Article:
The companies say that spraying pesticides brings you a good crop, but we only see deception. Our people are losing their lives. We are angry about it and now we are fighting against it.

Devanand, farmers’ rights activist

“When multinational companies sell their pesticide products, their protective directions are written in such small letters... they know very well that farmers from the villages are illiterate,” Devanand adds.

“They don’t even understand English. That’s why companies take advantage of it. And we just want to show that these companies are cheating us.”

Many pesticides with no known antidote continue to flood the Indian market. Often warning labels are not written in local languages.


For the survivors of acute poisoning, the suffering often continues long after they leave hospital.

Many live with lifelong health issues and are unable to work.

I vomit 2-3 hours after I eat a meal.

Satish, who suffers from stomach problems and pain in his hands and legs, three years after being temporarily blinded by pesticides.

In India, it’s typically men who spray pesticides. But women aren’t immune to the dangers.

“I was watering the pesticide-sprayed crops [when] suddenly I started feeling nauseous,” Sindhu recalls. “My nose started running, I felt dizzy, my eyes were burning."

I was scared…I have two children. My daughter is disabled, I have to look out for her.


Sindhu no longer goes near pesticides. But her husband still does.

“I think about [the risk] always,” she says. “But we don’t have a choice. If we don’t do farming, what can we eat? What can we do in the future?”


Sindu is far from alone in feeling trapped.

So strong is the stranglehold of pesticides in India, many cotton farmers feel they have no alternative.

But a growing organic movement across the country is aiming to educate cotton farmers and provide them with a way out. The promise is clear - organic farming uses no harmful pesticides, it’s better for the environment, and it delivers more money directly into the hands of farmers.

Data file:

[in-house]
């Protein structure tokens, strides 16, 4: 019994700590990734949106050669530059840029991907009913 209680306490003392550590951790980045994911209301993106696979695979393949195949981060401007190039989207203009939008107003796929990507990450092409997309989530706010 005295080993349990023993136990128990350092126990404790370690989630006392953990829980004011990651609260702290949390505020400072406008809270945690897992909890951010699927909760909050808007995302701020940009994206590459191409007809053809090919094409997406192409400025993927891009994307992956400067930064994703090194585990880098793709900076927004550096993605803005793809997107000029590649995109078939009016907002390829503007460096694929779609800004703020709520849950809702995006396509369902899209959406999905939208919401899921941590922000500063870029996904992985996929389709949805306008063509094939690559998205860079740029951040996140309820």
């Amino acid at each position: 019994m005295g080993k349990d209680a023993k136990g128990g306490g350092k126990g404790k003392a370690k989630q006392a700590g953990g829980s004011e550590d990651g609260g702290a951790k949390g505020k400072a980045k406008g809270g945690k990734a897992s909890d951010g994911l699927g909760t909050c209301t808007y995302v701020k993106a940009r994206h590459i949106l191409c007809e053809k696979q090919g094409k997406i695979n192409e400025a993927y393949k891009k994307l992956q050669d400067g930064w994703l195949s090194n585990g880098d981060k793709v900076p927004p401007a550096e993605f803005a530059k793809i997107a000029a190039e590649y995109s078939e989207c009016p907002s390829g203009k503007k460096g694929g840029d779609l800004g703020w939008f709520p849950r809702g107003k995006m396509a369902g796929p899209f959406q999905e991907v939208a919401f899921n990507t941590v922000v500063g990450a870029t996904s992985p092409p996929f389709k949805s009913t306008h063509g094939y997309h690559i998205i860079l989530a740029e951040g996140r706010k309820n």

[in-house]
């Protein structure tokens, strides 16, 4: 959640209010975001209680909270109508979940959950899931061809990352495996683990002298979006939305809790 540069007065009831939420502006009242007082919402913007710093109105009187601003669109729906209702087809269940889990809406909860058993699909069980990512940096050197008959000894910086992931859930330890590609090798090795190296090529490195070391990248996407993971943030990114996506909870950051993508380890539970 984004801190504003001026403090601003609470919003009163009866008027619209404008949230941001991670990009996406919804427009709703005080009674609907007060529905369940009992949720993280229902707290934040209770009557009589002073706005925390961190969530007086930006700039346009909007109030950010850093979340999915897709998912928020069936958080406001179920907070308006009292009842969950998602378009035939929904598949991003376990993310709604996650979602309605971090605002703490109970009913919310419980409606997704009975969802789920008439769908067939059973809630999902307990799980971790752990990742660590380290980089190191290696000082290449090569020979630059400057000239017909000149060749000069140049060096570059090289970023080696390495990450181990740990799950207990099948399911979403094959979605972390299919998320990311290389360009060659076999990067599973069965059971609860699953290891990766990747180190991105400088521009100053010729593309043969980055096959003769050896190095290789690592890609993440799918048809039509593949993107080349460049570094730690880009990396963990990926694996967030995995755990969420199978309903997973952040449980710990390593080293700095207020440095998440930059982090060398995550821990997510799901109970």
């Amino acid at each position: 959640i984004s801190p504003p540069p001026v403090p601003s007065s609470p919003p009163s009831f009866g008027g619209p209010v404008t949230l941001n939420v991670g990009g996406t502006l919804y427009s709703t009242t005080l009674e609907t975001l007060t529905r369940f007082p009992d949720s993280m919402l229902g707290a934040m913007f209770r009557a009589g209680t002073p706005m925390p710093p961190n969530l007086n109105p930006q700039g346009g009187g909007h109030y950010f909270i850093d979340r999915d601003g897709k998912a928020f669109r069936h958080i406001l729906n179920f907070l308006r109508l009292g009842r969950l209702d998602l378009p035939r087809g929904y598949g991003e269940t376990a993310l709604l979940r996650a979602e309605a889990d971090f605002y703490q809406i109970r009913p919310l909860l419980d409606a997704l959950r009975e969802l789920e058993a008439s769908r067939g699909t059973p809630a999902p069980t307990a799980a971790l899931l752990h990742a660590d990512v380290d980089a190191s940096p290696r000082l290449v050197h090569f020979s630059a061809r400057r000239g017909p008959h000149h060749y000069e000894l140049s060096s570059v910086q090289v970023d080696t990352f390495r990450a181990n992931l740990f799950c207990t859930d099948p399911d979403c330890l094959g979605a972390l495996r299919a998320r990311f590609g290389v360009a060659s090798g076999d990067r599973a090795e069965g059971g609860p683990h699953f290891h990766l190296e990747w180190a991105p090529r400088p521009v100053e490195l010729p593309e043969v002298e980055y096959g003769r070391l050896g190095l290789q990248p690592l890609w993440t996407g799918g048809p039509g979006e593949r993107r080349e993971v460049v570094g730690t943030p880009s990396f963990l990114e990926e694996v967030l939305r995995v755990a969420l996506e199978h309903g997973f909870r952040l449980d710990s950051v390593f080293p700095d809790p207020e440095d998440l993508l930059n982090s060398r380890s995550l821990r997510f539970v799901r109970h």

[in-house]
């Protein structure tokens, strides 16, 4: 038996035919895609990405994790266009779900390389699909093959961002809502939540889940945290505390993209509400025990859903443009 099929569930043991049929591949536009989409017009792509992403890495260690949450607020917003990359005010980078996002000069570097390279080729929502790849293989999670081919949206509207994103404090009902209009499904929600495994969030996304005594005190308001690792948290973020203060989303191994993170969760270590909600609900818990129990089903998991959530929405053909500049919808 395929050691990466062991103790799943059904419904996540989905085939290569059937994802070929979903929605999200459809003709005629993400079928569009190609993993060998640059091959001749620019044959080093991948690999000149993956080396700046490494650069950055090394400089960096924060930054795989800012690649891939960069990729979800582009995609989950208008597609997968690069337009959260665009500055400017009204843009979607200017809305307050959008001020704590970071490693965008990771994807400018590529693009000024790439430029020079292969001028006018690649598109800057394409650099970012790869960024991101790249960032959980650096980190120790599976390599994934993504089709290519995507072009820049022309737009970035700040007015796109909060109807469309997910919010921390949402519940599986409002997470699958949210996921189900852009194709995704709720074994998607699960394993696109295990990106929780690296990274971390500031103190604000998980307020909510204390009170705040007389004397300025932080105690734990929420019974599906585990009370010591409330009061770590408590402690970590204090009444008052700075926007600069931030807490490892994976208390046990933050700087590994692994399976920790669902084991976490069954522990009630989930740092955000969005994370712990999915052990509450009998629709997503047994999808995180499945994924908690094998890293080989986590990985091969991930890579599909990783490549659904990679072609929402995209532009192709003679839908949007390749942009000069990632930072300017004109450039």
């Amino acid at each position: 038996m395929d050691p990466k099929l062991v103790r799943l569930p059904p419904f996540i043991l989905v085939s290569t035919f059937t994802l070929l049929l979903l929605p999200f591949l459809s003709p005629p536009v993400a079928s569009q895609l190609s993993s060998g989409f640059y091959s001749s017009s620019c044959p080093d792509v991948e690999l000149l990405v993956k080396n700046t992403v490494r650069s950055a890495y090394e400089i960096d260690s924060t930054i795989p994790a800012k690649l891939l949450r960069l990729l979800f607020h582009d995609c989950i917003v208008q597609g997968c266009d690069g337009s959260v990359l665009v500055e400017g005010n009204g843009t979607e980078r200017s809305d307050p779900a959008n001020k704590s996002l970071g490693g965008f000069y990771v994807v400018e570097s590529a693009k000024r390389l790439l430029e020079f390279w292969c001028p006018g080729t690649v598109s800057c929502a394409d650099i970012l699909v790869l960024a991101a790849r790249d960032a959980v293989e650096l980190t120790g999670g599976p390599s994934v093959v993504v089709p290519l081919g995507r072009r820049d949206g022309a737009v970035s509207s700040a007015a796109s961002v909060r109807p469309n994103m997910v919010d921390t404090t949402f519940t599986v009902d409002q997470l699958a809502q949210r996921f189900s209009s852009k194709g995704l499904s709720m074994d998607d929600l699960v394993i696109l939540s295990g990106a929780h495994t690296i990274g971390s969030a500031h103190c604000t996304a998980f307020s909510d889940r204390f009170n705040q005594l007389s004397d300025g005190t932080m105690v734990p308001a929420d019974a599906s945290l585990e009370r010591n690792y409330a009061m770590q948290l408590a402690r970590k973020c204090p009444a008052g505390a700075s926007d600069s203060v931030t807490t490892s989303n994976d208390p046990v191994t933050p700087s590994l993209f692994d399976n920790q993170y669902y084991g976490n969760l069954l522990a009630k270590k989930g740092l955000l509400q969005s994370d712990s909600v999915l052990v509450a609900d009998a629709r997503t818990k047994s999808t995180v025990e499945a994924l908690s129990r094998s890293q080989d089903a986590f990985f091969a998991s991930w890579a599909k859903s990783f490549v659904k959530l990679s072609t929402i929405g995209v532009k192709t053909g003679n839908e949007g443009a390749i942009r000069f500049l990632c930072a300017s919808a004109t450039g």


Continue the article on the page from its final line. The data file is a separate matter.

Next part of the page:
If everything in farming is done organically, it can guarantee a better healthy lifestyle for everyone. It is important that we do what is best for our environment. After all the problems we faced with chemical farming, we must go forward with organic farming.

Usha, health worker and organic advocate

We need your help in this. If you feel that pesticides can cause diseases and put lives in danger [...] do not wear these [inorganic] cotton clothes.”

Sahebrao, organic farmer and anti-pesticide activist


Most organic farmers don't have the power to take on the dominant pesticide-cotton market alone. That's why many have banded together to form collectives up to 5,000-strong, to help them compete.

Now it's up to us to do our part and buy the organic cotton they produce.

The choices we make as consumers have consequences that shape our shared world.

This gives us the power to shape the future like never before. We can choose to remain part of a supply chain that forces farmers to risk their lives to produce our clothes. Or we can choose to support the organic cotton movement that can sustain rural communities and ensure their right to a healthy life and a secure natural environment. Let’s move to fashion that looks good and does good.